Looking to change up your hair color this season? Balayage hair may be the perfect option for you. We caught up with celebrity hairstylist Bianca Hillier, “The Queen of Color,” to learn all about the basics of balayage. Hillier is known for creating customized, beachy balayage hair and is responsible for Rocky Barnes’ gorgeous sunkissed highlights. She actually teaches her own master class about how to perfectly perform balayage hair, so she’s clearly an expert at this popular technique. Let’s listen in!
What is balayage?
“Balayage is not just a look, it is a technique used to highlight,” Hillier explains. The origins of the word are actually in France, but it first became popular as a color technique in the ‘90s. “It is a French term meaning sweeping,” she shares. “Think of it as paint sweeping onto the hair.” Since stylists actually paint the color on your hair using a precision brush, balayage allows you to get highlights without using foils while spending less time in the salon.
How does balayage hair color compare to traditional foil highlights?
“Balayage is a sheer ribboning highlight that sits on top of the hair for a more translucent, sun-kissed finish,” Hillier explains. “A foil or weaved highlight is streaky and a more dense colour due to the heat conducted by the foil, allowing the chemicals to penetrate through the hair,” she says. Instead of wrapping colored sections in foils, stylists sometimes use cotton strips to keep the painted pieces divided and separated from the rest of the hair while doing the balayage technique.
Besides taking less time at the salon when you opt for balayage hair, growing out your color at home can be easier, too. “Since the chemicals act faster with heat in a foil, foil highlights creates more of a stripe-like appearance, which means a more noticeable grow out.” she reveals. “Balayage is fluid and sheer, enabling the hair to grow in with a more flawless line of demarcation.”
What’s the difference between balayage technique and ombré?
With balayage hair, your stylist is using color to make parts of your hair lighter and create a seamless effect, whereas ombré involves using two different colors. “Balayage is a technique used to highlight,” she says. “Ombré is a look referencing a dark to light gradient.” Ombré hair is typically darker on the top of the head and lighter at the bottom which looks more dramatic than balayage hair.
Who can get balayage?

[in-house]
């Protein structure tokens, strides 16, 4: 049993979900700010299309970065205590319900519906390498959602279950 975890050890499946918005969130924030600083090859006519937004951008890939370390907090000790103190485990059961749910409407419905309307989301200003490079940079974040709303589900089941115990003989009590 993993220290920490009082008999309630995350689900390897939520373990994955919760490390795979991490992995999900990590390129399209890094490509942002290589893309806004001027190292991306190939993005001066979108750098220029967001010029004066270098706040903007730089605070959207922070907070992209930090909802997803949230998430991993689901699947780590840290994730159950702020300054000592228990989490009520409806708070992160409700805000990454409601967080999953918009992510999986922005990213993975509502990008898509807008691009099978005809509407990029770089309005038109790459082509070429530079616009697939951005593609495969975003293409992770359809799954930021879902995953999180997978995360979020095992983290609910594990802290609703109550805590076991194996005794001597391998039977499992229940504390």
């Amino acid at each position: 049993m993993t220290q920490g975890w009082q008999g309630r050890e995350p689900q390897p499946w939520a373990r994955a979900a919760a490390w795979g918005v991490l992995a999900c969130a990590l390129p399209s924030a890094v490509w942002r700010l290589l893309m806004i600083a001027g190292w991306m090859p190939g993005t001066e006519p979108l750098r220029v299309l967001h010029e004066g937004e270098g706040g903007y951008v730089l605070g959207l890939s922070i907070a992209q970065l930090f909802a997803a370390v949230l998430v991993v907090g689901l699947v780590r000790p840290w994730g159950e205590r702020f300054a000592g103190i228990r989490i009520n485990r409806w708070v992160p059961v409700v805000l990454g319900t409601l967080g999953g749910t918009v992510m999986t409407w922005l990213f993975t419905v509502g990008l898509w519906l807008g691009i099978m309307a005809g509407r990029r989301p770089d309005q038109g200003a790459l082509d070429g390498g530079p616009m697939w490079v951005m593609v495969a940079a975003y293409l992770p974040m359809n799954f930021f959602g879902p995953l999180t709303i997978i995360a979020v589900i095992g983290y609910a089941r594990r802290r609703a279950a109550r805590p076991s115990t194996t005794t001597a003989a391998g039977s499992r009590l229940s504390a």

Blonde balayage may be the most popular style of the color, but anyone looking for multidimensional color can consider balayage, according to Hillier. “Balayage can be done on all hair types, but it may not be the best or easiest approach, depending on what you’re starting with and what the desired results are,” she advises. Balayage is often seen on straight hair, but people with curly or wavy hair can get it as well. Sometimes Hillier paints balayage on clients’ natural curly hair, and other times, she straightens it before beginning color. Your best bet is booking a consultation and talking to your hairstylist in person to find out if the balayage technique is right for your locks.
What to do before and after balayage
It’s a good idea to get a trim to perfect your shape before you get any color done. “I always suggest getting a haircut prior to any balayage service,” Hillier shares. “Balayage placement is done according to how the hair falls. If a beautiful 6-inch ribboning tip gets a 2-inch haircut, then there will be dark holes in the color pattern especially if layers are newly created.”
Once you ensure you’re happy with your current haircut, then it’s time to book your balayage treatment. It’s also helpful to bring in some inspiration. Find photos of celebrities with balayage treatments you like to make sure you and your stylist share the same vision prior to getting started. Another tip: before your stylist begins applying color, show them where you usually part your hair so they’re applying it to the way you typically wear your it.
Wondering how often you’ll have to visit your stylist to maintain your balayage hair? It really depends on the individual person and their unique hair. “Several variables dictate the maintenance scheduling such as, how often the client washes their hair, what products are used to shampoo and condition, how often they are thermal styling, what tools are used to thermally style the hair, the integrity of the hair and more,” she says. “Some clients may need to come in every 8 weeks, while others can wait 6 or 9 months.”
If you decide to get balayage hair yourself, taking a natural hair wellness supplement like Nutrafol’s Core for Women can help keep your strands healthy and growing and counteract any damage done by coloring.